The Fanconi gene family has a role in DNA repair and inactivation of FANCF has been proposed as a mechanism of sensitisation to platinum chemotherapy. This study sought to confirm this hypothesis in cell lines and a large series of ovarian cancer samples. Promoter methylation was assessed by methylation-sensitive polymerase chain reaction of FANCF in nine ovarian cancer cell lines and 74 ovarian cancer samples taken from patients entered on a trial of cisplatin-based chemotherapy. This study confirmed methylation-dependent silencing of FANCF in one out of nine ovarian cancer cell lines. Methylation of FANCF was demonstrated in 13.2% of 53 evaluable ovarian tumour samples. Progression-free survival gave an HR of 3.63 (95% CI: 1.54-8.54, P=0.0016) in favour of the unmethylated cases. There was no association with overall survival. This study does not support methylation-dependent silencing of FANCF as a mechanism of sensitisation to platinum-based chemotherapy in ovarian cancer.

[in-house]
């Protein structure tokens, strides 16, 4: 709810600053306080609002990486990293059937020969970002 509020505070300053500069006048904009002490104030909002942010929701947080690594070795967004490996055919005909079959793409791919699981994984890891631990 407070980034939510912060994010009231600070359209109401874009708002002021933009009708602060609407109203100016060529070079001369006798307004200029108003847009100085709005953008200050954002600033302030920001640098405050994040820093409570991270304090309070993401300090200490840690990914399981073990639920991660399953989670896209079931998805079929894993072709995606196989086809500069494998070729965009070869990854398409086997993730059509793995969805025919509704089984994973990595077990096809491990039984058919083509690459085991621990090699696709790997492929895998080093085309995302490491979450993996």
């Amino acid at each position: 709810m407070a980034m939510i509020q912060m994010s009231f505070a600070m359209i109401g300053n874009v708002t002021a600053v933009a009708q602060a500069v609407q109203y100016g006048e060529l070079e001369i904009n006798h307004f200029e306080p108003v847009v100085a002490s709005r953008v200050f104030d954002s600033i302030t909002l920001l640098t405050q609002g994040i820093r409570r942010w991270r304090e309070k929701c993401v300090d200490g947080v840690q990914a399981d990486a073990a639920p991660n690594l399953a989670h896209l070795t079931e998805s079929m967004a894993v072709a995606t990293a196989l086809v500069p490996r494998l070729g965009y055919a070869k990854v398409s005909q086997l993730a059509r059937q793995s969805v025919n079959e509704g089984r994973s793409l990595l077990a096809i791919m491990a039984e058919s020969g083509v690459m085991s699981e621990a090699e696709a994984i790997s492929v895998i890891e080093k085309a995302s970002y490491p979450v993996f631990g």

Clinical trial, Fanconi genes, Ovarian cancer, Platinum resistance
dx.doi.org/10.1038/sj.bjc.6604325, hdl.handle.net/1765/28795
British Journal of Cancer
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Erasmus MC: University Medical Center Rotterdam

Lim, S.L, Smith, P, Syed, N, Coens, C, Wong, H, van der Burg, M, … Green, J.A. (2008). Promoter hypermethylation of FANCF and outcome in advanced ovarian cancer. British Journal of Cancer, 98(8), 1452–1456. doi:10.1038/sj.bjc.6604325